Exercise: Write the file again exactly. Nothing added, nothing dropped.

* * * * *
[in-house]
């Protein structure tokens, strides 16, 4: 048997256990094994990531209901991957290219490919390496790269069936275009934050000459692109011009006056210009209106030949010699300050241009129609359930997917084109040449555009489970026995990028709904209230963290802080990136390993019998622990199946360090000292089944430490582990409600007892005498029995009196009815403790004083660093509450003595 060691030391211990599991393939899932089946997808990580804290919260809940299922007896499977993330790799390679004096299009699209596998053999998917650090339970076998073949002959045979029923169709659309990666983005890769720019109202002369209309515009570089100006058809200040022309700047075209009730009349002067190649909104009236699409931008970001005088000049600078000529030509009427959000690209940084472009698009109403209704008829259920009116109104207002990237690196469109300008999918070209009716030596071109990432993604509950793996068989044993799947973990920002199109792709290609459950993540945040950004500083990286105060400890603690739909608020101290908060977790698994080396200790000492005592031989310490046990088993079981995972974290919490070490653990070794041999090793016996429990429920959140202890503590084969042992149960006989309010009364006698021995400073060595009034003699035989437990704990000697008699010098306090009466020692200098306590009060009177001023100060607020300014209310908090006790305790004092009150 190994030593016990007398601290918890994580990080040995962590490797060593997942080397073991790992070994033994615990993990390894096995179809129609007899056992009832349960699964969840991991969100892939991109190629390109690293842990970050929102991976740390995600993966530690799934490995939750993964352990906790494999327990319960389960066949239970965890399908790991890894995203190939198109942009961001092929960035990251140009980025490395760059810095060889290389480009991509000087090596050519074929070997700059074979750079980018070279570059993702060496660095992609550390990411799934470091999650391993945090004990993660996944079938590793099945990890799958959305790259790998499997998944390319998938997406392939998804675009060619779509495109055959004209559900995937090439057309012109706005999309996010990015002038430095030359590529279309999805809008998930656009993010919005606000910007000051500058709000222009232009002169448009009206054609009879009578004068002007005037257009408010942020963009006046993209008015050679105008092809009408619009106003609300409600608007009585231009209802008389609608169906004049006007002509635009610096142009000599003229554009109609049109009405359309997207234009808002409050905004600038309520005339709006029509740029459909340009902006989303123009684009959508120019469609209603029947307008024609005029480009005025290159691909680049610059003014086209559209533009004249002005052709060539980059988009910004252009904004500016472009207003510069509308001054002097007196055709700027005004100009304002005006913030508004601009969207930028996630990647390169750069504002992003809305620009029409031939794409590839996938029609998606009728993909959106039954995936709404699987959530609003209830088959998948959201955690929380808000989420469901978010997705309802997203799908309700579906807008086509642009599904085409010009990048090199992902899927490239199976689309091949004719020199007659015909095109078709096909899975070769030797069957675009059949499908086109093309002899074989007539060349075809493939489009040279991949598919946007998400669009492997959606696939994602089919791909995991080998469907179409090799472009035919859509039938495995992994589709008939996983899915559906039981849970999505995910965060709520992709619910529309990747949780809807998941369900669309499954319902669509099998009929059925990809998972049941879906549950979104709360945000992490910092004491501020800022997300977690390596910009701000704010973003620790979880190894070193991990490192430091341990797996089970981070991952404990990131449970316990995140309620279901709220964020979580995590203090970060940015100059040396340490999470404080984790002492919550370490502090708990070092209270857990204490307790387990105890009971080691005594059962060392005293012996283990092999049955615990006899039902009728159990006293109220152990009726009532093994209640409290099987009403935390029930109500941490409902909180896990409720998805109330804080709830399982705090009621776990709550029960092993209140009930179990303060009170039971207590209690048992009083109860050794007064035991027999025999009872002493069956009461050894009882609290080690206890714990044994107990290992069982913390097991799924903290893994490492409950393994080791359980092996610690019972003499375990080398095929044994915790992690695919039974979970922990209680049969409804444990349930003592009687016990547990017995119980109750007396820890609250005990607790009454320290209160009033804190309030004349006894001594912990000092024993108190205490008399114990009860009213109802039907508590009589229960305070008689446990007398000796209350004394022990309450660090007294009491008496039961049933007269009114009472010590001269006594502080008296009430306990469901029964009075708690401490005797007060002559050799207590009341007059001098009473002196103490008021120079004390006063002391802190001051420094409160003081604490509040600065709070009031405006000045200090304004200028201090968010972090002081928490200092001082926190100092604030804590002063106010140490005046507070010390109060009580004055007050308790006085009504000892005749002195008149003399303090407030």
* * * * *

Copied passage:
[in-house]
């Protein structure tokens, strides 16, 4: 048997256990094994990531209901991957290219490919390496790269069936275009934050000459692109011009006056210009209106030949010699300050241009129609359930997917084109040449555009489970026995990028709904209230963290802080990136390993019998622990199946360090000292089944430490582990409600007892005498029995009196009815403790004083660093509450003595 060691030391211990599991393939899932089946997808990580804290919260809940299922007896499977993330790799390679004096299009699209596998053999998917650090339970076998073949002959045979029923169709659309990666983005890769720019109202002369209309515009570089100006058809200040022309700047075209009730009349002067190649909104009236699409931008970001005088000049600078000529030509009427959000690209940084472009698009109403209704008829259920009116109104207002990237690196469109300008999918070209009716030596071109990432993604509950793996068989044993799947973990920002199109792709290609459950993540945040950004500083990286105060400890603690739909608020101290908060977790698994080396200790000492005592031989310490046990088993079981995972974290919490070490653990070794041999090793016996429990429920959140202890503590084969042992149960006989309010009364006698021995400073060595009034003699035989437990704990000697008699010098306090009466020692200098306590009060009177001023100060607020300014209310908090006790305790004092009150 190994030593016990007398601290918890994580990080040995962590490797060593997942080397073991790992070994033994615990993990390894096995179809129609007899056992009832349960699964969840991991969100892939991109190629390109690293842990970050929102991976740390995600993966530690799934490995939750993964352990906790494999327990319960389960066949239970965890399908790991890894995203190939198109942009961001092929960035990251140009980025490395760059810095060889290389480009991509000087090596050519074929070997700059074979750079980018070279570059993702060496660095992609550390990411799934470091999650391993945090004990993660996944079938590793099945990890799958959305790259790998499997998944390319998938997406392939998804675009060619779509495109055959004209559900995937090439057309012109706005999309996010990015002038430095030359590529279309999805809008998930656009993010919005606000910007000051500058709000222009232009002169448009009206054609009879009578004068002007005037257009408010942020963009006046993209008015050679105008092809009408619009106003609300409600608007009585231009209802008389609608169906004049006007002509635009610096142009000599003229554009109609049109009405359309997207234009808002409050905004600038309520005339709006029509740029459909340009902006989303123009684009959508120019469609209603029947307008024609005029480009005025290159691909680049610059003014086209559209533009004249002005052709060539980059988009910004252009904004500016472009207003510069509308001054002097007196055709700027005004100009304002005006913030508004601009969207930028996630990647390169750069504002992003809305620009029409031939794409590839996938029609998606009728993909959106039954995936709404699987959530609003209830088959998948959201955690929380808000989420469901978010997705309802997203799908309700579906807008086509642009599904085409010009990048090199992902899927490239199976689309091949004719020199007659015909095109078709096909899975070769030797069957675009059949499908086109093309002899074989007539060349075809493939489009040279991949598919946007998400669009492997959606696939994602089919791909995991080998469907179409090799472009035919859509039938495995992994589709008939996983899915559906039981849970999505995910965060709520992709619910529309990747949780809807998941369900669309499954319902669509099998009929059925990809998972049941879906549950979104709360945000992490910092004491501020800022997300977690390596910009701000704010973003620790979880190894070193991990490192430091341990797996089970981070991952404990990131449970316990995140309620279901709220964020979580995590203090970060940015100059040396340490999470404080984790002492919550370490502090708990070092209270857990204490307790387990105890009971080691005594059962060392005293012996283990092999049955615990006899039902009728159990006293109220152990009726009532093994209640409290099987009403935390029930109500941490409902909180896990409720998805109330804080709830399982705090009621776990709550029960092993209140009930179990303060009170039971207590209690048992009083109860050794007064035991027999025999009872002493069956009461050894009882609290080690206890714990044994107990290992069982913390097991799924903290893994490492409950393994080791359980092996610690019972003499375990080398095929044994915790992690695919039974979970922990209680049969409804444990349930003592009687016990547990017995119980109750007396820890609250005990607790009454320290209160009033804190309030004349006894001594912990000092024993108190205490008399114990009860009213109802039907508590009589229960305070008689446990007398000796209350004394022990309450660090007294009491008496039961049933007269009114009472010590001269006594502080008296009430306990469901029964009075708690401490005797007060002559050799207590009341007059001098009473002196103490008021120079004390006063002391802190001051420094409160003081604490509040600065709070009031405006000045200090304004200028201090968010972090002081928490200092001082926190100092604030804590002063106010140490005046507070010390109060009580004055007050308790006085009504000892005749002195008149003399303090407030």